Location
Toronto, ON
I have never used ReplayGain, but I am intrigued.

A couple questions:
1. When computing ReplayGain values with Foobar, does Foobar automatically update the tags so all I need to do is set my player to apply them?

Thanks to both of you for opening my eyes (or ears, as it were).

Paul
I think Garry's basically covered how to do it in foobar, but you basically highlight the files you want the ReplayGain data to be calculated for, right click, go in to the 'ReplayGain' submenu, and there are a few choices. Basically these pertain to the fact that there are two ReplayGain values that can be saved - an individual track value, and an album value. I always pick 'Scan selection as album (by tags)' which saves both the individual track gain, as well as an album gain, for all tracks with the same album name. The point of the album gain value is so if you're listening to entire albums from beginning to end (rather than shuffling tracks) it'll just calculate an overall volume for the whole album, rather than varying the volume of the individual tracks.

So foobar saves the ReplayGain information as a metadata value in the track's tag, and then your playback software (if it supports ReplayGain) will either turn the volume of the track up or down based on the ReplayGain data - the process isn't destructive at all, ie. it doesn't take the ReplayGain data and actually change the file based on it, it's just telling your playback software (or hardware) if the track needs to be quieter or louder. More and more playback hardware and software seems to be supporting it - I buy my portable hardware players based on support for it, and my last two both have (Sansa Clip Zip running Rockbox firmware previously, and now my FiiO X3 2nd gen) and when I was going through the settings of Kodi there's a whole section devoted to ReplayGain support where you can adjust values and tell it if you want it to use album gain or track gain etc.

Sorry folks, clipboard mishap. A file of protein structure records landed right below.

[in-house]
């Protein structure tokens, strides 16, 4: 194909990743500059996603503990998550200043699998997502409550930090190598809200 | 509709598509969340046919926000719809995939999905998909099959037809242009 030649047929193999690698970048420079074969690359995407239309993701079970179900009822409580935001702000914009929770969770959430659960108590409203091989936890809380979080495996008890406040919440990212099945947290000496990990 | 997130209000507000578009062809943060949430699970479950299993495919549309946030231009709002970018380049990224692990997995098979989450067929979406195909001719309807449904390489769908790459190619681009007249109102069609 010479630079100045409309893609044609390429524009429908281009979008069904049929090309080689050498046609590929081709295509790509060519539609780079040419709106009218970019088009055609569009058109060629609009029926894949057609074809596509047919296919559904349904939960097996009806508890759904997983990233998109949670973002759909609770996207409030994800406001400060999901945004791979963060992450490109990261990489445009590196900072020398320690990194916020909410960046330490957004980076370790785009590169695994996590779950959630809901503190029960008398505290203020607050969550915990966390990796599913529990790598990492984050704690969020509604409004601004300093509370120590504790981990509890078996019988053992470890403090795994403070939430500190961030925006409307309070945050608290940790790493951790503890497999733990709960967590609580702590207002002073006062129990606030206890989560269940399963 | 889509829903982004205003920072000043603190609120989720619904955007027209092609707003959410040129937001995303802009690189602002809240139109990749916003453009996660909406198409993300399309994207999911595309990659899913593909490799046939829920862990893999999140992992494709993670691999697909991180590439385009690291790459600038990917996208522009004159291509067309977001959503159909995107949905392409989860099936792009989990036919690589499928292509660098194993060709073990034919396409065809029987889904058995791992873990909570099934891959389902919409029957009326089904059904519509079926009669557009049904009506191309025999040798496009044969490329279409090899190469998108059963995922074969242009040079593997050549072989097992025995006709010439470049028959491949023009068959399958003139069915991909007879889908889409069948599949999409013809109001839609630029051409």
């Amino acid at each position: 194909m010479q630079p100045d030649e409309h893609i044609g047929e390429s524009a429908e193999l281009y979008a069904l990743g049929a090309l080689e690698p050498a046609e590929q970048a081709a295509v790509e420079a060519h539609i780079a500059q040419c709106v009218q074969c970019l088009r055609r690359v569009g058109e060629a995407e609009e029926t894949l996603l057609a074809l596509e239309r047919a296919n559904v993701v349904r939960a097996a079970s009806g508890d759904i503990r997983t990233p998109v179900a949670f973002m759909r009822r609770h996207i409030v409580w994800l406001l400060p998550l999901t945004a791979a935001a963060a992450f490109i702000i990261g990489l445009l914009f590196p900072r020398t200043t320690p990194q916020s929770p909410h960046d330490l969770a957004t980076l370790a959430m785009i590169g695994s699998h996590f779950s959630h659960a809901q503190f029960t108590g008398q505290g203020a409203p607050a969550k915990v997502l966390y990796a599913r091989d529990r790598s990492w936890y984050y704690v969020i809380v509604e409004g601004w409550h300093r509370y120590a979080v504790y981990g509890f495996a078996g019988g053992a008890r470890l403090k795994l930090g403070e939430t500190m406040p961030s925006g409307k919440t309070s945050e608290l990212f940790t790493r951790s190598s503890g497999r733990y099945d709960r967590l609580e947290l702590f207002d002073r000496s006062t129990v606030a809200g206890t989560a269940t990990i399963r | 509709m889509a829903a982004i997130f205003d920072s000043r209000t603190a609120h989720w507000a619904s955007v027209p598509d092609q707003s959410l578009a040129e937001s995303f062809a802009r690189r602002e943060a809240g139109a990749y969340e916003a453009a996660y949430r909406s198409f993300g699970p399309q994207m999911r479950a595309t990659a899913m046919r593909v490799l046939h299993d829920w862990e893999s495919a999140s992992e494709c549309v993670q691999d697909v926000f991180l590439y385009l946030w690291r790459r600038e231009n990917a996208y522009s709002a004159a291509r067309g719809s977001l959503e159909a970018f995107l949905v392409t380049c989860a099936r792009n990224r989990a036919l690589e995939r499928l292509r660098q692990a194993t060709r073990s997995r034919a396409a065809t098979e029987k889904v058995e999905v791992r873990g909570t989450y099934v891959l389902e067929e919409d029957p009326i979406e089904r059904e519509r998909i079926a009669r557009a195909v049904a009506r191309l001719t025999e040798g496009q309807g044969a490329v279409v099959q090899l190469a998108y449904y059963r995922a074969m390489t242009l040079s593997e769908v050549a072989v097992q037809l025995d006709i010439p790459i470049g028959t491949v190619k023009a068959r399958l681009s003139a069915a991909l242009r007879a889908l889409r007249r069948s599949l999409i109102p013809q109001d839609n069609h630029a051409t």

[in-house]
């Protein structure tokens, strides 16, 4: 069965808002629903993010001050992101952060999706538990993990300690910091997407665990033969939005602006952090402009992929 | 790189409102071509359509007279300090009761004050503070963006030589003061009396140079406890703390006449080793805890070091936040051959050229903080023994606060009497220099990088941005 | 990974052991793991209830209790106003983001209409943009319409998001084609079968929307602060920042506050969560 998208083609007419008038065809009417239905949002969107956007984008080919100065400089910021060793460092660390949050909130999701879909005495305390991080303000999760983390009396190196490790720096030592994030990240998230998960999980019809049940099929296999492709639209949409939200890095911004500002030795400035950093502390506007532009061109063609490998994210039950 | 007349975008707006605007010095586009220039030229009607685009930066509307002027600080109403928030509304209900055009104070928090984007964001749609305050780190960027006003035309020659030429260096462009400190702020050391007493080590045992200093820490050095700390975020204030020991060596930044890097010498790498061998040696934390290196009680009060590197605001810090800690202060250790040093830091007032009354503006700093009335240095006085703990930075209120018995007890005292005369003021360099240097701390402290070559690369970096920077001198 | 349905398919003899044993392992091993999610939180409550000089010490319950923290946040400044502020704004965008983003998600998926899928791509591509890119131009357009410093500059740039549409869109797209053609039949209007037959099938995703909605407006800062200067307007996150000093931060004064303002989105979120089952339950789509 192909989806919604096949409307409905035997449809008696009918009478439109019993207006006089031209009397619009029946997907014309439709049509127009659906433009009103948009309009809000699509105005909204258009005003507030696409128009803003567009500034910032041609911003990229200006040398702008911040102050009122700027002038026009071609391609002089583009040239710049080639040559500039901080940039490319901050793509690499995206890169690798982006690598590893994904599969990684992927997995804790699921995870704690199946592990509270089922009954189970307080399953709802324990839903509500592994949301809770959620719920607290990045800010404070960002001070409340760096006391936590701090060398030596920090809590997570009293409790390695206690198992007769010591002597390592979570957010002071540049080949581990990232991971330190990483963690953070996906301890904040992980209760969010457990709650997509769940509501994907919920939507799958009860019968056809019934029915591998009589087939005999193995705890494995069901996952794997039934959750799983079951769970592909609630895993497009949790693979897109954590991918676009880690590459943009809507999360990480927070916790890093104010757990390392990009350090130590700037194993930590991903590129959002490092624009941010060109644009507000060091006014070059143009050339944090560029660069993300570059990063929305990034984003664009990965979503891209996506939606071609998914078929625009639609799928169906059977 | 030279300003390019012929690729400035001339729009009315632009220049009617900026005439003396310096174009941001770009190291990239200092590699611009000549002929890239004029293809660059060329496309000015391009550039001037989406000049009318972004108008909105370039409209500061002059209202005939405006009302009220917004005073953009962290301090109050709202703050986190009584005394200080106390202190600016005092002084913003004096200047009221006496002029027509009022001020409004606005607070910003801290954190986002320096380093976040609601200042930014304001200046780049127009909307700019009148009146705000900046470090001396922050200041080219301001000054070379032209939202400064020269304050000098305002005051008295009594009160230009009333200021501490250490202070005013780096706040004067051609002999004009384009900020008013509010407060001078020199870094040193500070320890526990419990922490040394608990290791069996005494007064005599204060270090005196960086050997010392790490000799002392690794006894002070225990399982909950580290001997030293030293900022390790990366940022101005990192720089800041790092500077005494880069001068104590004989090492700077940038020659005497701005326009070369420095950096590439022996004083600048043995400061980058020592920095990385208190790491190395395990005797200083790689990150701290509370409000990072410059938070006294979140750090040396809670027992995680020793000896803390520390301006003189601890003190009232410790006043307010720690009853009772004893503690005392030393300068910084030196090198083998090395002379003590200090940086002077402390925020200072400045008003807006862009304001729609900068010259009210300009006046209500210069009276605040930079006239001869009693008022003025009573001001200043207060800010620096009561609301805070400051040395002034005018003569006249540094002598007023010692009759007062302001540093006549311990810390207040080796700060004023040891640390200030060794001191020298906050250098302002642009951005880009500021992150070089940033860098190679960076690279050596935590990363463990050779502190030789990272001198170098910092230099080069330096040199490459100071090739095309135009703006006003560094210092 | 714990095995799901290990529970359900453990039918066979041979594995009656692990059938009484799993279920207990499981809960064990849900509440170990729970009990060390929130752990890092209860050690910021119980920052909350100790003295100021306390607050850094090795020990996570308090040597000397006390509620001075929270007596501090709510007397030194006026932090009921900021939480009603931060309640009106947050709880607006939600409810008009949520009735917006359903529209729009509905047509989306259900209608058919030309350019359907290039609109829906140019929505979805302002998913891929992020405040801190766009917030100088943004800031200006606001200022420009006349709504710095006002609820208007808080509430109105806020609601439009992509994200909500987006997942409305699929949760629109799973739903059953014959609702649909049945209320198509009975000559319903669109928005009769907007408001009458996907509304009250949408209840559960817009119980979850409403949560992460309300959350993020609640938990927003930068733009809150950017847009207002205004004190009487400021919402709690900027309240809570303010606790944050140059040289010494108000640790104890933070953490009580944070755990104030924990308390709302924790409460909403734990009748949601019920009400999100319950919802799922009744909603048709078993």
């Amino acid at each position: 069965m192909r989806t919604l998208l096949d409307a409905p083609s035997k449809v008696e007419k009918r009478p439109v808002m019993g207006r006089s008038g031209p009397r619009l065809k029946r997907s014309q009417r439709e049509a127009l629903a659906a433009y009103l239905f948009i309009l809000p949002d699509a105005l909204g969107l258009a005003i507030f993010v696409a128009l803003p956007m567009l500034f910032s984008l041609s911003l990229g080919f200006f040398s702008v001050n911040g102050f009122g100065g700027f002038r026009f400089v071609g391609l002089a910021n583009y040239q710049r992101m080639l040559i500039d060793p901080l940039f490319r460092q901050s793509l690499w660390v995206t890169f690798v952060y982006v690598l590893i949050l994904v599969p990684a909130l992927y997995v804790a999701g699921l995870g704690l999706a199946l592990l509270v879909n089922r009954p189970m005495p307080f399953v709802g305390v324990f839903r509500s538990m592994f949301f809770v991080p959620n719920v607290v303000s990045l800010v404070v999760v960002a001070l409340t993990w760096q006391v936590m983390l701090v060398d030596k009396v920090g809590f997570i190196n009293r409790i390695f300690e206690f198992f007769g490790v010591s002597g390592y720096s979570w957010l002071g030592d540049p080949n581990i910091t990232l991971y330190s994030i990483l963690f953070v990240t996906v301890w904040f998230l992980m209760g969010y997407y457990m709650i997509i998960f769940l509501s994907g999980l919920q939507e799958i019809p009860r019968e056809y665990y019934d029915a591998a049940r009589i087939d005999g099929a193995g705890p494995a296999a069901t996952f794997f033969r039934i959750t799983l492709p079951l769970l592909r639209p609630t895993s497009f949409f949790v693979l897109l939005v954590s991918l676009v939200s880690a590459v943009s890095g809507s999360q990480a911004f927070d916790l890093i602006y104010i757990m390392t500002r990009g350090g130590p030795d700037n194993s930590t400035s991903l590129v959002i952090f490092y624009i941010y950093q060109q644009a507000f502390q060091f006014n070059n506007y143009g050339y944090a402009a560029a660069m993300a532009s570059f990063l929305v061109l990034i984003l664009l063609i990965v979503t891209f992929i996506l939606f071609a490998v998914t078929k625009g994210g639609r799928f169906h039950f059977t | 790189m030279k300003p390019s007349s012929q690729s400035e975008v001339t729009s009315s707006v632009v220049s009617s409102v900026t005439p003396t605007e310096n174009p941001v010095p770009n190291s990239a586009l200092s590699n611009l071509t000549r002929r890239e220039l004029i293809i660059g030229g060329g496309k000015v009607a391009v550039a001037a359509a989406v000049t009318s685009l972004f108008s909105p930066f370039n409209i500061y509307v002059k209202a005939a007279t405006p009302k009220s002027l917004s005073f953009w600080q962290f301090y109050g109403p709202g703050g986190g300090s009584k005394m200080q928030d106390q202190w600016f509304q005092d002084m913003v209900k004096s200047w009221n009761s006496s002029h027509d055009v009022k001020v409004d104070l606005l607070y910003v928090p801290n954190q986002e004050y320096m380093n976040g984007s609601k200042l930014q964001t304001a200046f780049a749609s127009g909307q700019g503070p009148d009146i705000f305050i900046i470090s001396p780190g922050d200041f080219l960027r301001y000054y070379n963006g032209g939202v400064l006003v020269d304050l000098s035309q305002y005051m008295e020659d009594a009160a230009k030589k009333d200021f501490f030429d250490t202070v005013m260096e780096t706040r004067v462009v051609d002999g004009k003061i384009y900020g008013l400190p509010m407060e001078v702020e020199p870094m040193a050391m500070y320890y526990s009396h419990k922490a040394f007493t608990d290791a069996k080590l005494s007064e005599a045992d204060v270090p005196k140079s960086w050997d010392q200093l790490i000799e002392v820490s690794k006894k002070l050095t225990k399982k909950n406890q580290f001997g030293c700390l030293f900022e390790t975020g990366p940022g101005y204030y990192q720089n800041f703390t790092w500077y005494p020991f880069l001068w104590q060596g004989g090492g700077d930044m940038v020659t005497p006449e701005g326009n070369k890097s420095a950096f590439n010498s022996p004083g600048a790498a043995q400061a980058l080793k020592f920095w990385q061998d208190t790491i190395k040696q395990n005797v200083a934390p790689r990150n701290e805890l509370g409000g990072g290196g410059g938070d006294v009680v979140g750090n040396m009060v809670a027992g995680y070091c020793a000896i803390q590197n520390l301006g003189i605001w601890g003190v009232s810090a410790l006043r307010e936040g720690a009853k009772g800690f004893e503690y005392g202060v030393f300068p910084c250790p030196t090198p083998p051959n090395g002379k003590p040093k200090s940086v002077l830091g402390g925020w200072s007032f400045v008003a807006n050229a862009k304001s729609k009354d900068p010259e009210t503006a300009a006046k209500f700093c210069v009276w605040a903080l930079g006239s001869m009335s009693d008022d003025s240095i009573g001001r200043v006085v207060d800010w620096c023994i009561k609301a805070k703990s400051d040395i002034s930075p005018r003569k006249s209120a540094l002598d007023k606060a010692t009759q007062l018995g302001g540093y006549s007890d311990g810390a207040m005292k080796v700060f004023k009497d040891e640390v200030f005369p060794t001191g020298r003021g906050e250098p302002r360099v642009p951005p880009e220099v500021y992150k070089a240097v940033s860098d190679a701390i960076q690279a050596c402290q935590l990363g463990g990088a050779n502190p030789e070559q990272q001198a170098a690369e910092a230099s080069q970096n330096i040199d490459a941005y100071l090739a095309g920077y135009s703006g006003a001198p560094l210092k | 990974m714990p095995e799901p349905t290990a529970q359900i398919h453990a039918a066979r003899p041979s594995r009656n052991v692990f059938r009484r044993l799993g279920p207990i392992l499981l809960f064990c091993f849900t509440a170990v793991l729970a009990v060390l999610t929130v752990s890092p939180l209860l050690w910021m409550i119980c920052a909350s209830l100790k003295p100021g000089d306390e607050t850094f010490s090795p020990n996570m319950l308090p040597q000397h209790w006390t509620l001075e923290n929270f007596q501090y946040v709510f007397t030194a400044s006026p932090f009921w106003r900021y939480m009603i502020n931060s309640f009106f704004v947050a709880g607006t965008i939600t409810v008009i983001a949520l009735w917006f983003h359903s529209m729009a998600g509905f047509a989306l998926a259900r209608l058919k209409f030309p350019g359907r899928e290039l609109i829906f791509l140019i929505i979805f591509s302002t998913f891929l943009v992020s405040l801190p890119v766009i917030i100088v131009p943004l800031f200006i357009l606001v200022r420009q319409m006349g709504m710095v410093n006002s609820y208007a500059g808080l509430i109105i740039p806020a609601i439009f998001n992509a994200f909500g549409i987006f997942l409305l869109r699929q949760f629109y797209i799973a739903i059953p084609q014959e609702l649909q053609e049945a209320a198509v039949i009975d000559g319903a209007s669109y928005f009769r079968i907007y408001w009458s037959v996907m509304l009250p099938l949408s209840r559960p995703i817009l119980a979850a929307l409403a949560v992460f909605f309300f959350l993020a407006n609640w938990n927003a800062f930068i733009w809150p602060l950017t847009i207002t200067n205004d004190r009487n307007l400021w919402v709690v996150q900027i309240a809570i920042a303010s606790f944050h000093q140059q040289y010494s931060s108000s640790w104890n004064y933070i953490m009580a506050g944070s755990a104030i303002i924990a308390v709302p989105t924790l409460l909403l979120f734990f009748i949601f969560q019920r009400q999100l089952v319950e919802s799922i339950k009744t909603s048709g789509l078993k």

It's become such an important thing to me now that i don't think I'd use something that didn't support it now!
 

dr. simple

1K Club - QQ Shooting Star
Joined
Oct 6, 2005
Messages
1,401
Location
Ohio
Garry -

First off, I can't emphasize enough how helpful you have been to this forum and to me personally when it comes to HTPCs.